The Lost Children of Rockdale County
n 1996, in a small suburb of Atlanta, a school nurse reported an increasing number of teenagers who were infected with syphilis. This was a strange occurrence because, as you may recall, experts had predicted that syphilis was on its way to virtual elimination in the United States. The number of teenagers testing positive for syphilis continued to grow, and slowly public health workers realized that the infected teens were all interacting sexually together. First six white females (four of whom were under the age of 16), two white males (both 17 years old), and two African-American males (ages 19 and 16) were diagnosed with syphilis (Rothenberg et al., 1998). By piecing together the social networks of these adolescents, researchers realized that the sexual interactions had begun at least 1 year before the first diagnosis of syphilis (when STIs occur, researchers use social network tools to help them understand recent outbreaks). Upon investigation, researchers found that underground experimental sex and drug/alcohol use in a group of teenagers in Rockdale
County was wildly spreading syphilis among the participants (Loftus, 2001).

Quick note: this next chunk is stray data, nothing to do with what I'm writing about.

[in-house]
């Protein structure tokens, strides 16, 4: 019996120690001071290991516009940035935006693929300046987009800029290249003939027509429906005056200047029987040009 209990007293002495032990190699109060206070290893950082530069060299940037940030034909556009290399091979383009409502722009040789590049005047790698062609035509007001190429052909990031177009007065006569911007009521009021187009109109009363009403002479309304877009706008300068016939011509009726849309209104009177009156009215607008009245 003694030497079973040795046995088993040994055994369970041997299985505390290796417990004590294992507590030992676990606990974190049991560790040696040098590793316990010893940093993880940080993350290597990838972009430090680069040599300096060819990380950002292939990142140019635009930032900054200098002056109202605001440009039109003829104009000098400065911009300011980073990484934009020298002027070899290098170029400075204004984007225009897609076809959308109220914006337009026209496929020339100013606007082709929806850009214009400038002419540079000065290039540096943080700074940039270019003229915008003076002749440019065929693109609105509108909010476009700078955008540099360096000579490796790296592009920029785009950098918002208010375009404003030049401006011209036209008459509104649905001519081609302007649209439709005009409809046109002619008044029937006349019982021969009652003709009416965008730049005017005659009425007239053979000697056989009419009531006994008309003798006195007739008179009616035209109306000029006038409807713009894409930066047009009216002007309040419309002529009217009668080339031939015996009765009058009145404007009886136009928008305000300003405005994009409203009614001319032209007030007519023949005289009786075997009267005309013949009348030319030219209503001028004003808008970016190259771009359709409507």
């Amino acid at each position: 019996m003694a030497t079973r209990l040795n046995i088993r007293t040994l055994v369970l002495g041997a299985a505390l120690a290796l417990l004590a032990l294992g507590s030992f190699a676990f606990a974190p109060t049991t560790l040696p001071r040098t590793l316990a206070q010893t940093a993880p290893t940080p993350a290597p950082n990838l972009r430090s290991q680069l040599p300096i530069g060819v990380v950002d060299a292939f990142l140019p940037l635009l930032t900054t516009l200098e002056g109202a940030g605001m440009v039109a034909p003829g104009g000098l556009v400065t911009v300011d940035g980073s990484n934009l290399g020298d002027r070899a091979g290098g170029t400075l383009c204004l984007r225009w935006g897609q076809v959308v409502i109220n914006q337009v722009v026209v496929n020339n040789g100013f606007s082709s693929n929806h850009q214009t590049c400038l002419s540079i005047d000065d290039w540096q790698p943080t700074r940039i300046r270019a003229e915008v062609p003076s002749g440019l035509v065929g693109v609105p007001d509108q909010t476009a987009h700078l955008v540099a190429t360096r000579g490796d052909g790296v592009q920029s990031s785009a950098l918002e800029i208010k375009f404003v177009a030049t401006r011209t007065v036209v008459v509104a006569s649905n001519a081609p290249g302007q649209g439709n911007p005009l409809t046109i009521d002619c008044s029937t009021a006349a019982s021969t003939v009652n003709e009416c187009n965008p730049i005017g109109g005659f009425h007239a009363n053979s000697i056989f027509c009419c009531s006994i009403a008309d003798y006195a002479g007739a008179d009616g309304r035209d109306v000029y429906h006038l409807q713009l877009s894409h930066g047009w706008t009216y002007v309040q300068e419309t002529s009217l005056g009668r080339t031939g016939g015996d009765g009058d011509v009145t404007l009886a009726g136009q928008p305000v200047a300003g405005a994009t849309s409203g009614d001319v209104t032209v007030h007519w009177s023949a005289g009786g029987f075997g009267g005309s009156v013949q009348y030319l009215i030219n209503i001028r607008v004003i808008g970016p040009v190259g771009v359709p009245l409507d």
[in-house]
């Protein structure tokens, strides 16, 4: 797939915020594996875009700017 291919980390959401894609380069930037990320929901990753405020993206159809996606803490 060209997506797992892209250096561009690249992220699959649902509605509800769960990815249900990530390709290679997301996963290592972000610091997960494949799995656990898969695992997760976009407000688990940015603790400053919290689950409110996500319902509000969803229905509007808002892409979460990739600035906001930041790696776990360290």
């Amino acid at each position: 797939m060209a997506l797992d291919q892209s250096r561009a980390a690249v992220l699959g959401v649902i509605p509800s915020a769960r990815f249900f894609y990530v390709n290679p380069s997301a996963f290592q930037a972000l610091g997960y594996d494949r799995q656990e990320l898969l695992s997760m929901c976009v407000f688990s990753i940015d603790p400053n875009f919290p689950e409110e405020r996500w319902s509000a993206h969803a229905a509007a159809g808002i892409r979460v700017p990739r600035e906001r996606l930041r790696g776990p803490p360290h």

The center of the outbreak was a group of young white girls who often met with a group of older African-American and white boys at one of the teens’ homes. The parents were usually working or out of the home. During the sexual interactions the girls would have oral, anal, and vaginal intercourse with many of the boys, often in front of the other teens. Then they would all swap partners and engage in other sexual behaviors. Oftentimes the girls would experience a "sandwich," which involved giving a boy oral sex while being penetrated anally and vaginally by two other boys.
What is interesting about this case is that even after some of the girls were diagnosed with STIs, many of their parents refused to believe that they were sexually active (Loftus, 2001). They convinced themselves that they must have become infected from some other way. Many experts believe that the parents’ and teens’ "disconnect" may not be that rare today, especially when talking about sex.
ically examined. Today the most common tests used for the detection of syphilis are blood tests. These tests check for the presence of antibodies, which develop once a person is infected with the bacteria. During late syphilis, blood tests may be negative or weakly positive even if the infection exists (Lowhagen, 1990). If a person thinks that he or she may have been exposed to syphilis but tests negative, he or she should engage only in safer-sex activity and consult with his or her healthcare provider immediately.
Treatment Although there have been several different treatments for syphilis over the years, penicillin is the treatment of choice today (Centers for Disease Control and Prevention, 2002a). The dosage and length of treatment depend on the stage of illness and severity of symptoms. Antibiotics may cause a temporary increase in fever or symptoms, which subsides in a few hours. Follow-up examinations may be done in 6 to 12 months if necessary. Many physicians today recommend HIV tests and counseling for patients who have syphilis.